Objections that these changes will accelerate the decline of British science have been met with silence. Letters to ministers have gone unanswered or produced only a brush-off; it is asserted instead, without evidence, that the proposals are supported by the academic community. A letter denouncing impact and signed by nine Nobel Prize winners and 24 members of the Royal Society has been ignored. Indeed, the Engineering and Physical Sciences Research Council cited the physicist André Geim as a good example of the virtues of impact assessment, even though Geim had signed the letter opposing it.
Impact will be bad for the sciences, but for the humanities it will be cruel. The intellectual bankruptcy of what is coming can be gauged by a pamphlet produced by the British Academy last June. A short text published in defence of the humanities used the word ‘impact’ 64 times, and highlighted a Humanities for Business programme offering modules to companies like Unilever on topics such as Machiavelli and entrepreneurial success, Rousseau and modern marketing, and inspirational leadership in Shakespeare’s Henry V. Hefce’s pilot assessment noted with approval that one researcher had been called ‘the next David Attenborough’ in the Radio Times, and that the work of another, involving a Henry VIII Twitter feed, had led Which? magazine to name Hampton Court as a Top Heritage Day Out. The future, it seems, lies not in original research, still less in teaching, but in consultancy work, journalism and guided tours.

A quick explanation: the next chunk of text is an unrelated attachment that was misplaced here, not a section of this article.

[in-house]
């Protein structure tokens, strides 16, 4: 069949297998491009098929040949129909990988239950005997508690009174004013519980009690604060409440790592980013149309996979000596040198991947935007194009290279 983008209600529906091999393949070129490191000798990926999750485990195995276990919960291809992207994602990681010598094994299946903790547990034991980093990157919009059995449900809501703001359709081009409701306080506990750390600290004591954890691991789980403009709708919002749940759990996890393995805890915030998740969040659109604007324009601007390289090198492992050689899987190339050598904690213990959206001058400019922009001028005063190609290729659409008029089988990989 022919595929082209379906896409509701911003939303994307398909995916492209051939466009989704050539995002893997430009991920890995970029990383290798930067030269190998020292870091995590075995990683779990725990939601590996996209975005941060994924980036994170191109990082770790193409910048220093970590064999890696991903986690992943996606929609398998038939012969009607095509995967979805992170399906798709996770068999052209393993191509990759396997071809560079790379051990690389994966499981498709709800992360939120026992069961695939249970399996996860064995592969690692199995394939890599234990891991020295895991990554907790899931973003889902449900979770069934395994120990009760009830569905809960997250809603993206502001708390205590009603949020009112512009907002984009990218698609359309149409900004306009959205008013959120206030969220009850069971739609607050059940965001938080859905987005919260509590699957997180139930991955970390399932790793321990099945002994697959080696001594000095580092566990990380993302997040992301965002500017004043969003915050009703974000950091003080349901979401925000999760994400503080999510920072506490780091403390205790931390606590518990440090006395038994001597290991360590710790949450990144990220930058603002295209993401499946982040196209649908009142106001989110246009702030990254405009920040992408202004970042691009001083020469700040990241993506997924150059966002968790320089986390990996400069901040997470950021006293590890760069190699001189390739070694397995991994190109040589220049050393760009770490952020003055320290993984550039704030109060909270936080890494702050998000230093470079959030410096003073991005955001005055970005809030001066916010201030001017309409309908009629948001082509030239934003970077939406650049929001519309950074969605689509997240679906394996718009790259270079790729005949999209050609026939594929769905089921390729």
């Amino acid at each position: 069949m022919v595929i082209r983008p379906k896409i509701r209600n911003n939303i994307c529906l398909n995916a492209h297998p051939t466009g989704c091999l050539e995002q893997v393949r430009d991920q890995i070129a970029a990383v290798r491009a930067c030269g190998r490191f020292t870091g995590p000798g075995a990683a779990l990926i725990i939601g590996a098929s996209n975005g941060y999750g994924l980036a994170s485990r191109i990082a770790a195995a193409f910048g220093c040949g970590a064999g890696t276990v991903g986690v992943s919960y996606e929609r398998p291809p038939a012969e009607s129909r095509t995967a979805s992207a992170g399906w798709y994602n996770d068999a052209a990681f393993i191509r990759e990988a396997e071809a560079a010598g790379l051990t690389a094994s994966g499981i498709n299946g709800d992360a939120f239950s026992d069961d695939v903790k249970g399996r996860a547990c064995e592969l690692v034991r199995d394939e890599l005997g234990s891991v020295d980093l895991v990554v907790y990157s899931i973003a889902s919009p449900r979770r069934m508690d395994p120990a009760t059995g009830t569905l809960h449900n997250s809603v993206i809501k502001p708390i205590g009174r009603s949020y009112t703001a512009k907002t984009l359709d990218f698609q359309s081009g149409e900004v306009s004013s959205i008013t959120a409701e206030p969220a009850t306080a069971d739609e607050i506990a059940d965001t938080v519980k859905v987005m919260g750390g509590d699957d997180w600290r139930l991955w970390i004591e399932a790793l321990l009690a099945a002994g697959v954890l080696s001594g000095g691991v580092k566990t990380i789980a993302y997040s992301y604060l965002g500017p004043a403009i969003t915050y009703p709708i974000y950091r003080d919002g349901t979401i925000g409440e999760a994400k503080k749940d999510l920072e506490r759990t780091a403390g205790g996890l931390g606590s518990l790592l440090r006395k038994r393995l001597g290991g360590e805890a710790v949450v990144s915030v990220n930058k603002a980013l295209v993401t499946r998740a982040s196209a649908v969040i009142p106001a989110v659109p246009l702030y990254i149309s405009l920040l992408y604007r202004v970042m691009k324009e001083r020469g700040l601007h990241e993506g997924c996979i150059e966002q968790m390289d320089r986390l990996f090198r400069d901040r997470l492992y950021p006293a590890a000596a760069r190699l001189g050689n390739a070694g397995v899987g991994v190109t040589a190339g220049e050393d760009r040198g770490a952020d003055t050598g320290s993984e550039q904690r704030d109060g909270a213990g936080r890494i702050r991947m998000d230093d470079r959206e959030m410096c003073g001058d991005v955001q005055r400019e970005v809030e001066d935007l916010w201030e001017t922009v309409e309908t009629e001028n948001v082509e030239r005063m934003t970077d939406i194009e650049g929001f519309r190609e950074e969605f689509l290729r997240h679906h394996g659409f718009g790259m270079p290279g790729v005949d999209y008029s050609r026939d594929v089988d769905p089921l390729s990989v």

A less trivial approach to the humanities would involve a proper programme of reform, not tinkering designed to square Conservative wishes with Liberal Democrat needs. And it would require more directness from people in the humanities, rather than their habitual struggle to game the system as best they can. Research in the humanities has little direct economic or social impact in the crude and reductive fashion that Hefce and civil servants wish to impose, and this has to be admitted. To pretend otherwise is a fraud, and to divert resources into ‘outreach’ programmes with no purpose except to satisfy the regulators and acquire funding is a gross waste of money and a perversion of the purpose of research.
That the importance of the humanities cannot be registered on a spreadsheet shows the limitations of spreadsheets, not of the disciplines being measured. With a few exceptions, published research is not designed to be widely disseminated. If the government wanted research to have a real ‘social impact’ it would encourage the broadest possible range of inquiry, unhampered by a bureaucrat’s definition of utility; it would attack the vast and increasingly authoritarian apparatus which has come to distort research across the academic disciplines; and it would lighten the administrative burden on universities, not increase it.